Cartegic Group - Strategic Scenarios for Resilient Organizations    



Making Predictions:
Reflections on Discontinuous Change

Few gurus ever predict the kind of discontinuous change and fundamental disruption that can quickly demolish a business, an industry, or even a nation from outside. If they do, their prognostications are often so sweeping and generic as to be of little practical use. Examples of sudden, surprising change abound. Well-known examples include:

  • Regulatory change, wireless telephony and VoIP eroding the established franchises of fixed line telecommunications providers
  • Digital photography crushing Polaroid, deeply challenging Kodak and re-making the wet-process photographic industry
  • Blogs challenging the power of established media outlets
  • P2P technology providing a wake-up call to the recording industry
  • Terrorist attacks disrupting the airline and entertainment industries (to pick just two)
  • Asymmetrical warfare challenging established global security arrangements and practices
  • Snowboards expanding but also cutting into what had been steady, predictable growth in the downhill skiing industry
  • PC's making Digital Equipment, Wang, Data General, Prime and a host of other minicomputer makers virtually obsolete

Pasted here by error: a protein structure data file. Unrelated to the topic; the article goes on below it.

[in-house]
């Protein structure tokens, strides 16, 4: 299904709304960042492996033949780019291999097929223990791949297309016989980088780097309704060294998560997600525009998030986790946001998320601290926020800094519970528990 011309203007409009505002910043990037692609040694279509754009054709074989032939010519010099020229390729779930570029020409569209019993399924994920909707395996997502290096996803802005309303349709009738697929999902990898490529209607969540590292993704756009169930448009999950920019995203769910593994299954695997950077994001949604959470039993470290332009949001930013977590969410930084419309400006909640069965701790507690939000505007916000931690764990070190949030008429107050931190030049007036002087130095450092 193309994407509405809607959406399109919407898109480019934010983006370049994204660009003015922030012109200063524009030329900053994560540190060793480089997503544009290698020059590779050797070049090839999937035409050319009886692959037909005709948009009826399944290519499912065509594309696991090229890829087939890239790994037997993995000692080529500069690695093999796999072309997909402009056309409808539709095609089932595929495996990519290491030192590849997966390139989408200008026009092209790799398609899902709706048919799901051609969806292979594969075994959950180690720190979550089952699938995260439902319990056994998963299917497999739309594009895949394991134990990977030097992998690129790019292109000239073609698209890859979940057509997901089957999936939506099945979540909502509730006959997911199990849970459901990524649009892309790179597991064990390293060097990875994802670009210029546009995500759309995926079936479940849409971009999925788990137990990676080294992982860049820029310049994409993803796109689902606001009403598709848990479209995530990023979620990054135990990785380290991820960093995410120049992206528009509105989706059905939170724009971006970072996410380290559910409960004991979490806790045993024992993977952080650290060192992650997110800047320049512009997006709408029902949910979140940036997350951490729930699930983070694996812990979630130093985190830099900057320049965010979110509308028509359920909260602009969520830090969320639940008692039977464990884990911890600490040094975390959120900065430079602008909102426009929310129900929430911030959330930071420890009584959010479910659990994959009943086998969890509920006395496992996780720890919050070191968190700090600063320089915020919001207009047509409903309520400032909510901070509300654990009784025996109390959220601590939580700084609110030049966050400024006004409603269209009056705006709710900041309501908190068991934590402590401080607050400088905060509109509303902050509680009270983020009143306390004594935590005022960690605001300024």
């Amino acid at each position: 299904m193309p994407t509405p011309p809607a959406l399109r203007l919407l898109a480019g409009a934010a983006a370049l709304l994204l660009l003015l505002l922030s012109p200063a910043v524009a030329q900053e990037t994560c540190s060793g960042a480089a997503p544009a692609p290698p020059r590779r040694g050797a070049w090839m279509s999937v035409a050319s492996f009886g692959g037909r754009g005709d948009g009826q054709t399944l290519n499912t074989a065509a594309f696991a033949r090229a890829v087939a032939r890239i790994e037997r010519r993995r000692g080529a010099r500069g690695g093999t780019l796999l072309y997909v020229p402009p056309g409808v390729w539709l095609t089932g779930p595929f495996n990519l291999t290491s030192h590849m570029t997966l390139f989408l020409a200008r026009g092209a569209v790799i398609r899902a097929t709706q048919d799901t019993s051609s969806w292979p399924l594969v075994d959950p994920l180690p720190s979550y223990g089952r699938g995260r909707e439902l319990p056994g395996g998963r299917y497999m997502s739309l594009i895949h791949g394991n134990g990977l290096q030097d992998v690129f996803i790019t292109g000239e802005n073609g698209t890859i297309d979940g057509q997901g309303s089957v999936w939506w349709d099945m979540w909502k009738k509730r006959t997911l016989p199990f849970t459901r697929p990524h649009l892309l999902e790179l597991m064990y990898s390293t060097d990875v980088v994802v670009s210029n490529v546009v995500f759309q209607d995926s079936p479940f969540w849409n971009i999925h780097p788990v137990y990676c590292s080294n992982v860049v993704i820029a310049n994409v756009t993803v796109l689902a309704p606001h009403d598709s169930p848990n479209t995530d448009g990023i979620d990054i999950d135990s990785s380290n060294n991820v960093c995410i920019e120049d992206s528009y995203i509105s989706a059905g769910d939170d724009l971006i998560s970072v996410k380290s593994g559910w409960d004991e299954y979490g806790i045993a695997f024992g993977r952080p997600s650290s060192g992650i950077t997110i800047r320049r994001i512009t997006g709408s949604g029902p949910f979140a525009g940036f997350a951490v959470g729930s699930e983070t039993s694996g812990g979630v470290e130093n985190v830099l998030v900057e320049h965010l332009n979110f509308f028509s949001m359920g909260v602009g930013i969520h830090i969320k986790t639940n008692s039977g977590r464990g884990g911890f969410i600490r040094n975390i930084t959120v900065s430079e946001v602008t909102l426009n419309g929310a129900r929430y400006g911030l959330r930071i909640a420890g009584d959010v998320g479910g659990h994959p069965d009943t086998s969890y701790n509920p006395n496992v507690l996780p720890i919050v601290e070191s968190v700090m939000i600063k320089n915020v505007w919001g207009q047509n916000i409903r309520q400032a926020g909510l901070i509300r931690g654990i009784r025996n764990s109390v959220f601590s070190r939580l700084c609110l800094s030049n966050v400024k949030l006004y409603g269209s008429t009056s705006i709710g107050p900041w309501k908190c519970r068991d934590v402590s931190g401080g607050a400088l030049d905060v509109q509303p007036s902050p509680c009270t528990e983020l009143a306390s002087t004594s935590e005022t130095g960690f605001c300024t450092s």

• Dell shaking up the nature of electronic distribution and re-defining supply-chain efficiency
  • Wal-Mart permanently 'upping the ante' for success in retail trade in nearly every category
  • Amazon and eBay revolutionizing consumer shopping

Guru consultants typically work by offering pre-packaged solutions rooted in historical trends, and their own industry-specific experience. In stable times, this can be quite effective. Imposing industry norms in order to get a faltering organization back on track can be an important service.

But what industry is truly stable? Oil? Paper? Telecom? Banking? Hardly. Pre-packaged 'answer consultants' are seldom equipped to help a client drive quantum breakthroughs in their business or envision and foment truly disruptive changes that play to their strengths. At worst, they can sound like this:

"I've been in this industry for 30 years...
Listen to me, do what I say, and you'll be fine."

Such talk can be tremendously reassuring. In times of high uncertainty, it's tempting to look for definitive authorities who "know" what's going to happen in the future, and can tell you what to do about it. But it's always worth remembering:

Nobody has actually been to the future.

As chaos theorists will tell you (and pundits will sometimes admit), many aspects of the future are fundamentally impossible to forecast. Definitive predictions - no matter how cleverly graphed and footnoted - are simply the embodiment of someone's assumptions and hopes.

Some forecasts are better than others, but too many predict "up and to the right" futures: things will get better and better! Real life seldom works that neatly.

While acknowledging the power of traditional forecasting tools in certain limited contexts (e.g., short term, stable industry), Cartegic favors an approach to prediction that uses scenarios to anticipate broad changes to the rule-sets of a given industry and prediction markets to harness collective intelligence in assigning probability to specific events. For more on these tools, see our blog (Mapping Strategy) or Contact Us.